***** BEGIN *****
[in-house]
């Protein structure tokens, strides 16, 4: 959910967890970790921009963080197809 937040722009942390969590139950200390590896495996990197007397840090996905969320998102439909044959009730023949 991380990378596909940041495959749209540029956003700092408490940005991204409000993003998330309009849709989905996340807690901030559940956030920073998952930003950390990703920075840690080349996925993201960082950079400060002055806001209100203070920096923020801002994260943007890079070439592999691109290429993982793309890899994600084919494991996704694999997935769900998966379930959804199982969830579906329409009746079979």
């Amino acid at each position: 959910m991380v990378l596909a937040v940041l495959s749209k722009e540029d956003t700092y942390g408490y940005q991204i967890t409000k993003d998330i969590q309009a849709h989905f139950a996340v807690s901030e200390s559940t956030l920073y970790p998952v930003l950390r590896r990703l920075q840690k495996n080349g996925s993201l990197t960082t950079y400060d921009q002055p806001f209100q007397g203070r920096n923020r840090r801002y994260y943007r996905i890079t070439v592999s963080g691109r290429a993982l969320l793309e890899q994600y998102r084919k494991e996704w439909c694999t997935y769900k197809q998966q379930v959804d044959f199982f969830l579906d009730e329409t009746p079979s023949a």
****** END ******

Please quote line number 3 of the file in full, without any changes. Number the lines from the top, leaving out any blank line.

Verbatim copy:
């Amino acid at each position: 959910m991380v990378l596909a937040v940041l495959s749209k722009e540029d956003t700092y942390g408490y940005q991204i967890t409000k993003d998330i969590q309009a849709h989905f139950a996340v807690s901030e200390s559940t956030l920073y970790p998952v930003l950390r590896r990703l920075q840690k495996n080349g996925s993201l990197t960082t950079y400060d921009q002055p806001f209100q007397g203070r920096n923020r840090r801002y994260y943007r996905i890079t070439v592999s963080g691109r290429a993982l969320l793309e890899q994600y998102r084919k494991e996704w439909c694999t997935y769900k197809q998966q379930v959804d044959f199982f969830l579906d009730e329409t009746p079979s023949a």